Globalisation or market domination?


Stories by S. INDRAMALAR

A POPULAR issue that kept cropping up in many of the sessions at the World Education Market 2003 was globalisation and its effects on education. Whether in the conference programme, the TV Forums or the Agora E-Village presentations, the emphasis on globalisation was obvious. Foreseeing this, a special interactive debate session titled Globalisation Issues and its Impact on Higher Education was scheduled in the conference programme.  

The organisers did well in selecting two speakers who not only knew the topic well but shared opposing views on the matter, thus providing for an interesting debate that incited much participation from the crowd.  

Speaking in favour of globalisation was Prof Michael Gibbons, the secretary-general of the Association of Commonwealth Universities (ACU), UK. Based on his academic background as well as his present function in the ACU, Prof Gibbons believes that no institution can afford not to be part of the globalisation process without the danger of being left on the wayside.  

His opponent (at least for the duration of the debate) Roberto Carneiro, on the other hand, cautioned participants against the ill effects of globalisation. As Portugal's former Education Minister, Carneiro, who is presently president of Grupo Forum, a publishing house in Portugal, emphasised that he was not knocking globalisation indiscriminately, but was merely calling for a “balanced globalisation”.  

His views were representative of the developing nations who saw globalisation as a threat – either as a cloak for market domination by the developed world or a sure fire way to make education and nations monolingual and devoid of cultural diversity. 

Moderated by Canadian journalist Paul Stacy, the session addressed many aspects of globalisation and prompted many a private discussion among clusters of participants outside the conference hall. Below are the excerpts of the debate, with some of the more salient points.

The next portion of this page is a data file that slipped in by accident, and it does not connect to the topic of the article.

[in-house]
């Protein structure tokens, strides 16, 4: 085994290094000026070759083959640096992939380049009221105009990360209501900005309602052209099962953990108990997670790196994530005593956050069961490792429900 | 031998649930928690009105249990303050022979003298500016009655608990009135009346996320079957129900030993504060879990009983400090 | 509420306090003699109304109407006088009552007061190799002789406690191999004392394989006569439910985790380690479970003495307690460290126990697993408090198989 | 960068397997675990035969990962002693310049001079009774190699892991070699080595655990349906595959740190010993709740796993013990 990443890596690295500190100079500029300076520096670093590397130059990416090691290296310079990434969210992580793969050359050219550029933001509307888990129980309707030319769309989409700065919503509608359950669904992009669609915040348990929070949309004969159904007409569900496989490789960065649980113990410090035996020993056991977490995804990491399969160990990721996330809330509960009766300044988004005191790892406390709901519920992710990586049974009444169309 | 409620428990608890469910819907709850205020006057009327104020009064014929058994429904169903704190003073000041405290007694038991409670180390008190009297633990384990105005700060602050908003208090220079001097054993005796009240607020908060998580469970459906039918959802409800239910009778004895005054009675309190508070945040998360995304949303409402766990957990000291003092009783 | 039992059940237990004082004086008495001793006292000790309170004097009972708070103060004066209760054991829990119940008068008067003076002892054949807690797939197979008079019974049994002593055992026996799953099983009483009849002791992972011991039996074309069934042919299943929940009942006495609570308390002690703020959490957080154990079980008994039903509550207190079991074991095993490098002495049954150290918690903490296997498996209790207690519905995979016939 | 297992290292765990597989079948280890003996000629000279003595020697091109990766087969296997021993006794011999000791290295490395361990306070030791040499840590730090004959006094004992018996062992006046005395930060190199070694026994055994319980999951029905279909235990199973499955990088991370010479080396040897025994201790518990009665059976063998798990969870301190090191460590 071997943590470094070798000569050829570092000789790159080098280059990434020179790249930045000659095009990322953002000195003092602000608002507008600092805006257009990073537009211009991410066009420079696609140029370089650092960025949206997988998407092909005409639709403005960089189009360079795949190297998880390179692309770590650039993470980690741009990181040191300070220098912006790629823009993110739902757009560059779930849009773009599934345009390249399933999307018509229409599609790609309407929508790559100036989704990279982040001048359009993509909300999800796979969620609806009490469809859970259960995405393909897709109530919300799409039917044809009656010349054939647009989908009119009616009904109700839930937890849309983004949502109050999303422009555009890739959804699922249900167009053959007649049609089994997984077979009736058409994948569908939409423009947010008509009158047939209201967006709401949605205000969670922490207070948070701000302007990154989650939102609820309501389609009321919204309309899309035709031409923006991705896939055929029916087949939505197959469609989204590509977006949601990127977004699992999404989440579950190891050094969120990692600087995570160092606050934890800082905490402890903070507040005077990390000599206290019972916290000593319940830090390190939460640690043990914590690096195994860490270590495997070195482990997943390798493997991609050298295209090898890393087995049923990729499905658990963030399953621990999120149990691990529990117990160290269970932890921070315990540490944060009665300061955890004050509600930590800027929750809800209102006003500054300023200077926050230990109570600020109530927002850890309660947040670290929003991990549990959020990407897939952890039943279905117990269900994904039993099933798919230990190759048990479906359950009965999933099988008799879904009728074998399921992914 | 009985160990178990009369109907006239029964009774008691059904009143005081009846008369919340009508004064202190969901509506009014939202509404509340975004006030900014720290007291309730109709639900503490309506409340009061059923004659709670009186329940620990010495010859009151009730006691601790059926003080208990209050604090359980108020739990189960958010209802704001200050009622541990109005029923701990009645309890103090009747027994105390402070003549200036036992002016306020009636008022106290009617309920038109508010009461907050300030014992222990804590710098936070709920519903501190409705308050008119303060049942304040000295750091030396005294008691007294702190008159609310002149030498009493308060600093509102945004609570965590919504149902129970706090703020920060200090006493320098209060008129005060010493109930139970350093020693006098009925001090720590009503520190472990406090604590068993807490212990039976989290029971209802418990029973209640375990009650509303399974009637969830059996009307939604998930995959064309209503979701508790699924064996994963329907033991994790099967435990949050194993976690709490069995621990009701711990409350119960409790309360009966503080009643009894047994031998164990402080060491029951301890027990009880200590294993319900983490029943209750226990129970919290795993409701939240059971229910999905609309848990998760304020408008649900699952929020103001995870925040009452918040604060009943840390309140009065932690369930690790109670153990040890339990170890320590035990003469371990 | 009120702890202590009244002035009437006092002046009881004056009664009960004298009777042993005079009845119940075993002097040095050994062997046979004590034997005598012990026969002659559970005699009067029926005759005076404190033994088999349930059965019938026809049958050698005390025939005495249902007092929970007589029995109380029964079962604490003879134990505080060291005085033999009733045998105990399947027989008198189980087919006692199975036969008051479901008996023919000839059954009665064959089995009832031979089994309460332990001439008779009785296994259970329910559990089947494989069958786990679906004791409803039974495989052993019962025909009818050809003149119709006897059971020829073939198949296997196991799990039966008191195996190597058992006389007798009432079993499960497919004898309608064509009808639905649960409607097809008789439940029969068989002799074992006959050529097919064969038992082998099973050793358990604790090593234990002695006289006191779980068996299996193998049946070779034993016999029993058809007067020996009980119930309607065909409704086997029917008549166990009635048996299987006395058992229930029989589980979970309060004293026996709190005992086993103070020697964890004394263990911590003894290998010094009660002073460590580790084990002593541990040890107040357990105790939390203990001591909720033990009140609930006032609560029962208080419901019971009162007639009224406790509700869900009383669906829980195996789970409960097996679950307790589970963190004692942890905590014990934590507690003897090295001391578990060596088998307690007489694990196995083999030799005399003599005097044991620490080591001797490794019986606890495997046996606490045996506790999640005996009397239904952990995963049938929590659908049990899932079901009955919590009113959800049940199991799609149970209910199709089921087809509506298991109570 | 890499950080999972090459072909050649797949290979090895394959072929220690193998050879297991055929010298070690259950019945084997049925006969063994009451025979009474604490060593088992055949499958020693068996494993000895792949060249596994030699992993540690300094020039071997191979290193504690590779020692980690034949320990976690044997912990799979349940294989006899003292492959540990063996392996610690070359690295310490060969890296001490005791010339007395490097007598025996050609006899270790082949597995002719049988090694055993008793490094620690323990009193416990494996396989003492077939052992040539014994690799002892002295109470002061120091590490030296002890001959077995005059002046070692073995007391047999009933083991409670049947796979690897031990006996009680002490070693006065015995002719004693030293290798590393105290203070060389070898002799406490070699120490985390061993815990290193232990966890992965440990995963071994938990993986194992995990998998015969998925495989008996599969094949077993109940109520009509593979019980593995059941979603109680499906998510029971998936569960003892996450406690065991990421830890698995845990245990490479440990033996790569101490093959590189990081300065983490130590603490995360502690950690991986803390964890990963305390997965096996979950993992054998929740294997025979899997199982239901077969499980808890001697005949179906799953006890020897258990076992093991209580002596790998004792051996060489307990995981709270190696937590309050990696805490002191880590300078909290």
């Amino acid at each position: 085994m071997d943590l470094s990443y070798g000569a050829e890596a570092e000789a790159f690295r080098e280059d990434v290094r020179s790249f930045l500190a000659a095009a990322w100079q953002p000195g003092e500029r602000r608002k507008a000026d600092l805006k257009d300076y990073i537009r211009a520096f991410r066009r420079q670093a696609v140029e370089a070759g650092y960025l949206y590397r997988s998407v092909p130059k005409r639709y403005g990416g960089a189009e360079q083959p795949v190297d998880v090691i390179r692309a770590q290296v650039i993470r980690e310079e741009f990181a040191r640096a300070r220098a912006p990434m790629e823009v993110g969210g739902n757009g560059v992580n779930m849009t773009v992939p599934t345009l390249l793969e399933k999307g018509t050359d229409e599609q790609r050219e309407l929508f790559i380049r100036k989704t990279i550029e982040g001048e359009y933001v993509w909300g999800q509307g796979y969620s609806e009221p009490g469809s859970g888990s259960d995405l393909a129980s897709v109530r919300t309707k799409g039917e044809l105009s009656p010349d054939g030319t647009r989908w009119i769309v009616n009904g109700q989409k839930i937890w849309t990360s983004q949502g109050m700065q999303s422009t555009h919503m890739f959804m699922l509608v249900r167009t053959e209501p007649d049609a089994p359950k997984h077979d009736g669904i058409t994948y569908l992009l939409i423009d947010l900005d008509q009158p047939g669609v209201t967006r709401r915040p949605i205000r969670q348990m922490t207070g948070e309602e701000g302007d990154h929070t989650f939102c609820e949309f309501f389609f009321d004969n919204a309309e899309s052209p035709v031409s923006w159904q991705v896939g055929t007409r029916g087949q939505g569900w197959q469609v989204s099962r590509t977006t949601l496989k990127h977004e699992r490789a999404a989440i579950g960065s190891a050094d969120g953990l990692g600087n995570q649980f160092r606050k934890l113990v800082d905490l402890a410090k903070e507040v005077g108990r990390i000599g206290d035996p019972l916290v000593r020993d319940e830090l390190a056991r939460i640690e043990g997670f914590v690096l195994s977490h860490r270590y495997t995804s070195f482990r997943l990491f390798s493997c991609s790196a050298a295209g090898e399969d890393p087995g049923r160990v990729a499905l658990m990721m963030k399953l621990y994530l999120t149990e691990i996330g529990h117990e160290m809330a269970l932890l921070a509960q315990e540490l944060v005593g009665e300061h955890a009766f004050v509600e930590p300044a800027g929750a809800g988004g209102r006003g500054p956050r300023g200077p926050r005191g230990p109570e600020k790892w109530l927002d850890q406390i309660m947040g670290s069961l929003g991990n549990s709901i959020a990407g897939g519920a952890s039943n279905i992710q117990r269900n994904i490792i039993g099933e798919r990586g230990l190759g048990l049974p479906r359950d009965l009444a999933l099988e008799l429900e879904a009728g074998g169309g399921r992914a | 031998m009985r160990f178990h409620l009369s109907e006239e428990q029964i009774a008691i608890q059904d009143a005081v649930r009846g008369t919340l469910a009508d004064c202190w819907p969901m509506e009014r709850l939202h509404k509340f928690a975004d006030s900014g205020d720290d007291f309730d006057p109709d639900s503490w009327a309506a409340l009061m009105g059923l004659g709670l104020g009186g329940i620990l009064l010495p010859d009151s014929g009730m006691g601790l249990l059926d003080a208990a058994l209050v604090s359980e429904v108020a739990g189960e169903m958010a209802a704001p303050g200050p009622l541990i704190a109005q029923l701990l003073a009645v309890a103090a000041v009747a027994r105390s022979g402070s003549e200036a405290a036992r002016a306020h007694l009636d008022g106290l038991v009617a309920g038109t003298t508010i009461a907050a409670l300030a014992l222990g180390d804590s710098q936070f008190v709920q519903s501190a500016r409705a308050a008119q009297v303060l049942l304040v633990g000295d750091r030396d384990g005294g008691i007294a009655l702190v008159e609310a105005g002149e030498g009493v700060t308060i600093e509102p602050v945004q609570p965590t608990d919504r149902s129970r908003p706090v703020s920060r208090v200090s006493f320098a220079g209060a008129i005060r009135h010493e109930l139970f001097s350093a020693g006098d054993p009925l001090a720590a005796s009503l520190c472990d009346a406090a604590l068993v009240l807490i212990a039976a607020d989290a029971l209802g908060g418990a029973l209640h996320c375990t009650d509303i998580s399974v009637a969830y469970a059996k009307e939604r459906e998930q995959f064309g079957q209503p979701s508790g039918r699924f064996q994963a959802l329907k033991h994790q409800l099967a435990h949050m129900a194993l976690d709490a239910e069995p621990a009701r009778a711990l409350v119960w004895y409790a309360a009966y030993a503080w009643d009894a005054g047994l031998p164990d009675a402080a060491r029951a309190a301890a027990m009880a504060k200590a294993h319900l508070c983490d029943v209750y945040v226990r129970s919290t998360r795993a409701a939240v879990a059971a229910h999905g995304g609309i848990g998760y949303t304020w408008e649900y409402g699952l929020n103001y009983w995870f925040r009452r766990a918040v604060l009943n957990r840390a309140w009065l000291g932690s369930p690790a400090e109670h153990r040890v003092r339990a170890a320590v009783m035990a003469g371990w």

What is globalisation? 

Prof Michael Gibbons: Globalisation is now a buzzword (used in the education world) but no one knows what it means exactly. In my view, globalisation is an extension of the ongoing process of industrialisation that has been going on for a very long time; only now, the number of participants is just growing. I am definitely very pro-globalisation and I believe it is not something that any institution can afford not to participate in. 

An important transformation that has taken place because of globalisation is the change in what it means to do good quality teaching. Teachers can no longer sit back with a cabinet of big wonderful ideas that will be passed on year after year. 

Now, it’s all about research-based learning -- in terms of the methodology, psychological perimeters, evaluation testing, etc. No one in the universities does this. 

Roberto Carneiro: I am fully aware that I am outnumbered, as there is this overwhelming WEM trend towards globalisation. I am not against globalisation but call for a cautioned globalisation -- a balance. Globalisation undoubtedly affects people from all walks of life and like anything else, it has its good and bad points. What we need is a balance. 

We need to ask ourselves a few questions.  

Firstly, is education for public or private good? Our common aspiration seems to be moving away from an industrial delivery of education. We must shift from (looking at) education as an industry to education as a service. Education is not solely about knowledge but about human relationships, etc. 

Next question: can the increasing treatment of knowledge goods as commodity address and encourage diversity in the world, that is, can a multicultural society find appropriate education support in an increasingly standardised and uniformed provision of education?  

Also, technology and markets convey efficiency. But are we comfortable having efficiency as the overriding quality of education? How can we address the divide between countries that are tech savvy and those that are not?  

Are there any other paths or is this the only scenario we can conceive of? 

Is there freedom of choice on the path we want to take or do we all have to walk on the same global and technology savvy path? 

Impact on communities 

Gibbons: We have to keep in mind that globalisation is a diversity generating process. Some may believe globalisation creates cultural homogeneity but that’s not what globalisation is all about. It is diversity creating.